Although the authors do not describe it as such, we may see validity testing conversations as a means of institutional knowledge-building. If beliefs about the school’s problems (their nature, cause and likely solutions) are validated through dialogue, a collective understanding of school improvement will be fostered. Such democratic behaviours normalise organisational learning and support a culture of internal challenge and shared endeavour.

The five validity testing behaviours

Having established a theoretical basis for the importance of validity testing behaviours in leaders, the study set out to explore these behaviours by analysing conversations between leaders and staff. The paper proposes a normative model of effective problem solving conversations which includes five validity testing behaviours:

Disclosing beliefs

Beliefs must be disclosed if they are to be tested. This disclosure should be honest and respectful and should include ‘all the information that is believed to be relevant to the problem, including that which might trigger an emotional reaction’. The authors point out the link between respectful disclosure and relational trust.

Providing grounds

The reasoning that led to the beliefs should be set out clearly (advocacy) and others should be invited to do the same. Leaders should invite the other party to critique their reasoning and the consequent dialogues can ‘lead to a strengthening, revision, or abandonment of the beliefs for either or both parties’.

Exploring difference

It is the differences in beliefs that warrant attention, not convergence. An exploration of differing beliefs is more likely to reveal faulty reasoning, lead to the sharing of asymmetric information, and lead to solutions which integrate divergent perspectives on the problem.

Examining logic

An effective solution will have an internal logic ‘that links problems to their assumed causes and solutions’, what we may call a chain of reasoning. By exploring beliefs about the nature of the problem, it’s possible causes, and possible solutions, this chain will be strengthened.

Seeking agreement

Agreement in itself is insufficient, else one party persuading the other would suffice. Rather, the goal is what is termed warranted agreement, that is sufficient scrutiny of each others’ beliefs has occurred to provide a strong basis for agreement. Of course, it is not always possible to agree on everything, therefore where agreement does not occur it is important to set out clearly what specifically remains contested and why.

Easier said than done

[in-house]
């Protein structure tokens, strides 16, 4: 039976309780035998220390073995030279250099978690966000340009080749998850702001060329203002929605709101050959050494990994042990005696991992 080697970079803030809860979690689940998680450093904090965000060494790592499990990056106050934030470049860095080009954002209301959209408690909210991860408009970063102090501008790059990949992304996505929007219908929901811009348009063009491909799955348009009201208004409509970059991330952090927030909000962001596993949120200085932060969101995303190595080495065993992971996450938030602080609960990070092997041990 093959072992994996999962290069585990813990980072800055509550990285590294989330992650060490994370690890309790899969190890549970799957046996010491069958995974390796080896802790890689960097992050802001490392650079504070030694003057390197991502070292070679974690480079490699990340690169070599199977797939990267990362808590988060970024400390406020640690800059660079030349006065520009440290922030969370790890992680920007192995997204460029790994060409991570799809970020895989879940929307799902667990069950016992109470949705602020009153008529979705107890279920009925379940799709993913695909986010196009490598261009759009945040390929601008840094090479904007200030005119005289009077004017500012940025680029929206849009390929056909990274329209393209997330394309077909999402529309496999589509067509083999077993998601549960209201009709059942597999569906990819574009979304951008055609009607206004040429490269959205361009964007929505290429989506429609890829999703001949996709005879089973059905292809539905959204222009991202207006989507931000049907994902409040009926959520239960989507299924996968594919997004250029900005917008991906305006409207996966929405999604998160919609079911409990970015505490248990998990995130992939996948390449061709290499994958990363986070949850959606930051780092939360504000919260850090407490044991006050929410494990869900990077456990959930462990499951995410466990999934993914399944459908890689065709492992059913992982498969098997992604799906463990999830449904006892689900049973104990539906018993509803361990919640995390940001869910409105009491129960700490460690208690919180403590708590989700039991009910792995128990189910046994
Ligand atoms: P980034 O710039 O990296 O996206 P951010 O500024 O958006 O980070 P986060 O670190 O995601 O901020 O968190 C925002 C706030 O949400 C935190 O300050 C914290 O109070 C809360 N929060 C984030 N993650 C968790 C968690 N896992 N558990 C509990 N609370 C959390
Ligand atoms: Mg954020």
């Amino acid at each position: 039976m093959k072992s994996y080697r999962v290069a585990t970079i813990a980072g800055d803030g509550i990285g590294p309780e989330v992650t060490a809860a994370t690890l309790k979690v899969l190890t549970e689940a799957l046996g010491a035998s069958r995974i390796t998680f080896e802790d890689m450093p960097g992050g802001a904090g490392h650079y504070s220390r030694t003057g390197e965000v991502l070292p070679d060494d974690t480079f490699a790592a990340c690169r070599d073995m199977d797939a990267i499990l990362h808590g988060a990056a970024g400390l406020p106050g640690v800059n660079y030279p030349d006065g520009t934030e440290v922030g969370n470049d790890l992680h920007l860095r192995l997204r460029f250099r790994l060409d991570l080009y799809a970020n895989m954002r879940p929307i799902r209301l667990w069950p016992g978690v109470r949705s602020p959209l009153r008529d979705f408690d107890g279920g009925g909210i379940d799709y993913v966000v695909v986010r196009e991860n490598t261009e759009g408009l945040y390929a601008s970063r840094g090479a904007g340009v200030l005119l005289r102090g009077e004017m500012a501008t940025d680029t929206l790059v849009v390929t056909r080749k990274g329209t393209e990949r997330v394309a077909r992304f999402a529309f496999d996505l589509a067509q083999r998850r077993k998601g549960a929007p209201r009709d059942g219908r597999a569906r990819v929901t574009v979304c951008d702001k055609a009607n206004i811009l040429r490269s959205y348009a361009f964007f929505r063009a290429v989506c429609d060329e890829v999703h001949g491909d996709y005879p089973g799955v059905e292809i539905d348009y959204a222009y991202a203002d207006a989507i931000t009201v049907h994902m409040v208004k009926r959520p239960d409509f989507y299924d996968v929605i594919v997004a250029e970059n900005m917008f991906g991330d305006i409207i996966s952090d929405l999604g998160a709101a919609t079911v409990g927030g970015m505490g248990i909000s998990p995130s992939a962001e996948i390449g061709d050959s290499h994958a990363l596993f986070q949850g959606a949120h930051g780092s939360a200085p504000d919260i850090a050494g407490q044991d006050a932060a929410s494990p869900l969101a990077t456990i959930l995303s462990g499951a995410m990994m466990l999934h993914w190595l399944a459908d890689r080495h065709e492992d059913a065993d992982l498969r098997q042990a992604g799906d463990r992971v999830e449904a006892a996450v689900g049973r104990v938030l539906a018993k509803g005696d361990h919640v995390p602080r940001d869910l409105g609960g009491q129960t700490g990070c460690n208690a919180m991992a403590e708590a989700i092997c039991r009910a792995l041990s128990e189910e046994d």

This paper sets out some credible and well supported claims about how leadership effectiveness can be enhanced through belief validity testing in conversations. The simplicity of the ‘five behaviours’ model is attractive and it is tempting to adapt this as a ‘framework’ to guide leaders in holding such conversations. However, we should be cautious in adopting this as a heuristic or in assuming that these five behaviours constitute a set of generic skills which we can master and apply to the various conversations we have. It may well be that expert leaders are more likely to behave in these ways, but they are unlikely to have developed this expertise by following a formula or explicitly practicing these discrete behaviours.

Indeed, it may be highly counterproductive to encourage a novice leader to suddenly open their beliefs to others for criticism and scrutiny. Not only may their theories be under-developed and embarrassingly naive, a radical change in their behaviour may be unnerving and (initially at least) unwelcome by others. Furthermore, the prevailing culture of the school may mean such behaviour is counter-cultural and lead to stigma or a negative reaction by others leaders. Validity testing behaviours may be a desirable goal but not one that can be achieved overnight if current norms are somewhat different.

It seems likely that experts will be more open and able to validity test their beliefs through conversations because they have well developed mental models which do not fall apart under scrutiny, have moved beyond making simplistic assumptions about causes or where the blame lies for suboptimal performance, and have developed trusting relationships with colleagues over a period of time. When they set out their beliefs for others to scrutinise there is a regularity to this behaviour which means conversations can be less guarded and sufficiently candid. Each party understands that this is about knowledge-building and not an exercise of power or persuasion.

Sinemma et al make a persuasive argument for the importance of belief validity testing as a means of improving leadership effectiveness. But there is some way to go in building relational trust in many schools before we can expect leaders to show the vulnerability required. School leaders may be wrong about many things, but are they ready to confront this?